| February 24, 2018
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Lessons from diaspora

Few feelings are worse than helplessness. The persistent earthquake aftershocks in Nepal that has our loved ones scampering for shelter have left us helpless 8,000 miles away from home. The collective voice from the Nepali diaspora, although I do not claim to represent anyone other than myself, appears to be that they are willing to do what it takes to get out of this state. Most of the "doing" is occurring in the form of fund-raising efforts. But desperate times usually lead to emotional decisions and misguided action. My goal here is going to be to encourage those wanting to help from abroad to start thinking about a new way of getting involved by promoting what I call self-mobilizing entities.

I am no expert in disaster management, but I am educated enough to know that priorities during relief efforts are time-sensitive. The immediate concern at this point (when the chances of saving people trapped in rubbles is minimal) should be to lower preventable deaths by giving people access to basic necessities (tents, food, etc.) so that they can sustain themselves for the next week or two. Most affected areas outside Kathmandu have not had access to these basic needs, even after almost a hundred million dollars have been disbursed in aid. People are still living in open ground in persistent rain and are surviving by eating grass and scrub. Large organizations, and by extension their aid, comes with bureaucratic contingencies and things consequently move slowly. I do not intend to bash their intention, nor belittle the terrific work they are doing in the field currently, but they will perhaps agree that what is being done is not enough, not for the timeline we are operating under. In a de facto plutocracy like Nepal, even aid goes to the rich and connected first.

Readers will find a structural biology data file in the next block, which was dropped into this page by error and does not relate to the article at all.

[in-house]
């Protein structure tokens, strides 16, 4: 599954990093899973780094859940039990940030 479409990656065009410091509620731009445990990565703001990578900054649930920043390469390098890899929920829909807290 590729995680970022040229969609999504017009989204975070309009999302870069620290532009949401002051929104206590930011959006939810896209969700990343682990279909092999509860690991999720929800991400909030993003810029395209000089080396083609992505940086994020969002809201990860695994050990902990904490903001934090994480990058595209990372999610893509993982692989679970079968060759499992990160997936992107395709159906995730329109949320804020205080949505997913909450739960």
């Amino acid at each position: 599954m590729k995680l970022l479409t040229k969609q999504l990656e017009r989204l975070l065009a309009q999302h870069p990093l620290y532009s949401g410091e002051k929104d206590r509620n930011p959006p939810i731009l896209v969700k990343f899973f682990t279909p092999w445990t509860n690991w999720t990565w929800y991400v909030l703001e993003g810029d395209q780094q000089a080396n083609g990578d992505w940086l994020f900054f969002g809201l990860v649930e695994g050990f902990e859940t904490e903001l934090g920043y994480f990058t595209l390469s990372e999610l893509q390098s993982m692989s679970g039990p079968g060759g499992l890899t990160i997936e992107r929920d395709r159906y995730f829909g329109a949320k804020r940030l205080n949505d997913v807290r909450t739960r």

But what I have also observed is the emergence of highly efficient self-mobilizing entities that operate effectively under a targeted scope. These entities (individuals or groups of 3-4) have taken it upon themselves to provide relief efforts to areas the government has not been able to reach. It is worth mentioning here that Nepal does not really have a government that has been elected for the purpose of governance by the people. So, instead of unfairly expecting leadership from people who perhaps do not possess the requisite attributes, the self-mobilizing entities have started identifying the areas of need and acting accordingly. I will start off with a personal example.

My family in Kathmandu was fortunate enough to be unharmed by the earthquake, bar the trauma. Once the dust settled, literally, my father realized that a district roughly three hours away from Kathmandu (called Sindhupalchowk) was almost obliterated and has seen no organizational relief. After conversation with locals in the area, he figured that the immediate concern was shelter for the displaced. Tents are very scarce in Nepal right now, and even large aid organizations are unsure of how to arrange a consistent supply of tents. The few commercially available tents are being sold at 5-7 times the original price. My father connected with a sack manufacturer on the Nepal-India border, and convinced him to start making tents. The manufacturer agreed to supply 100 tents per day at the cost of roughly seven dollars per tent. My father and my brother started taking turns grabbing the 100 tents each day and going to Sindhupalchowk to distribute them.